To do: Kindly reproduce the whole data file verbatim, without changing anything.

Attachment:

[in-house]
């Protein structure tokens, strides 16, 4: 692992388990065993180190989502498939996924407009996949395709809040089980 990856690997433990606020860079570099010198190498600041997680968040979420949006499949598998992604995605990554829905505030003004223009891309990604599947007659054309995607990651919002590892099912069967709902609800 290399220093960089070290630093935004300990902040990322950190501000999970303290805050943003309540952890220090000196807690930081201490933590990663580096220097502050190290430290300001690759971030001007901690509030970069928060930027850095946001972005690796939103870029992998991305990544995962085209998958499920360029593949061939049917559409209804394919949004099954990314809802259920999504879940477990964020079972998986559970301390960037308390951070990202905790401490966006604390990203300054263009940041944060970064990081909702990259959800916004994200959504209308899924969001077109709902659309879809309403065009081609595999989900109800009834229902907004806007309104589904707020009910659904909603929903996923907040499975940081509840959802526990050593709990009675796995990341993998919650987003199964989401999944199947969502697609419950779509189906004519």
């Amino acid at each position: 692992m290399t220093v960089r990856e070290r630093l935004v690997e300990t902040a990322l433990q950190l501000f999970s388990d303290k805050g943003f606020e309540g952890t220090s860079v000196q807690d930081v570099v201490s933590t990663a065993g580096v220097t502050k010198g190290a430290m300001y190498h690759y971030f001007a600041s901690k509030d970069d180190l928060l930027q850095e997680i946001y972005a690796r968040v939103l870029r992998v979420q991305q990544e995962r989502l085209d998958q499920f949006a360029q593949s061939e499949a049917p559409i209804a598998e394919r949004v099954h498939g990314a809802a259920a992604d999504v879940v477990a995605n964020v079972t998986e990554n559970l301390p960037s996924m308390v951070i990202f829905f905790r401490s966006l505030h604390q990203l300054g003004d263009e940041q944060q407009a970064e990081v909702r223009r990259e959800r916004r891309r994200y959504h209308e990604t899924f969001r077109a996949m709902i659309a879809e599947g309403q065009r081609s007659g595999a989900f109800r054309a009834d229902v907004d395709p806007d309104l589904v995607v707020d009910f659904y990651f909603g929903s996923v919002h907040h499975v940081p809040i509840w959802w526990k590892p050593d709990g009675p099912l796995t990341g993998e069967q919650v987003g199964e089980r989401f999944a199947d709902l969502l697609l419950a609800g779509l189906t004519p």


[in-house]
């Protein structure tokens, strides 16, 4: 692992388990065993180190989502498939996924407009996949395709809040089980 990856690997433990606020860079570099010198190498600041997680968040979420949006499949598998992604995605990554829905505030003004223009891309990604599947007659054309995607990651919002590892099912069967709902609800 290399220093960089070290630093935004300990902040990322950190501000999970303290805050943003309540952890220090000196807690930081201490933590990663580096220097502050190290430290300001690759971030001007901690509030970069928060930027850095946001972005690796939103870029992998991305990544995962085209998958499920360029593949061939049917559409209804394919949004099954990314809802259920999504879940477990964020079972998986559970301390960037308390951070990202905790401490966006604390990203300054263009940041944060970064990081909702990259959800916004994200959504209308899924969001077109709902659309879809309403065009081609595999989900109800009834229902907004806007309104589904707020009910659904909603929903996923907040499975940081509840959802526990050593709990009675796995990341993998919650987003199964989401999944199947969502697609419950779509189906004519």
């Amino acid at each position: 692992m290399t220093v960089r990856e070290r630093l935004v690997e300990t902040a990322l433990q950190l501000f999970s388990d303290k805050g943003f606020e309540g952890t220090s860079v000196q807690d930081v570099v201490s933590t990663a065993g580096v220097t502050k010198g190290a430290m300001y190498h690759y971030f001007a600041s901690k509030d970069d180190l928060l930027q850095e997680i946001y972005a690796r968040v939103l870029r992998v979420q991305q990544e995962r989502l085209d998958q499920f949006a360029q593949s061939e499949a049917p559409i209804a598998e394919r949004v099954h498939g990314a809802a259920a992604d999504v879940v477990a995605n964020v079972t998986e990554n559970l301390p960037s996924m308390v951070i990202f829905f905790r401490s966006l505030h604390q990203l300054g003004d263009e940041q944060q407009a970064e990081v909702r223009r990259e959800r916004r891309r994200y959504h209308e990604t899924f969001r077109a996949m709902i659309a879809e599947g309403q065009r081609s007659g595999a989900f109800r054309a009834d229902v907004d395709p806007d309104l589904v995607v707020d009910f659904y990651f909603g929903s996923v919002h907040h499975v940081p809040i509840w959802w526990k590892p050593d709990g009675p099912l796995t990341g993998e069967q919650v987003g199964e089980r989401f999944a199947d709902l969502l697609l419950a609800g779509l189906t004519p």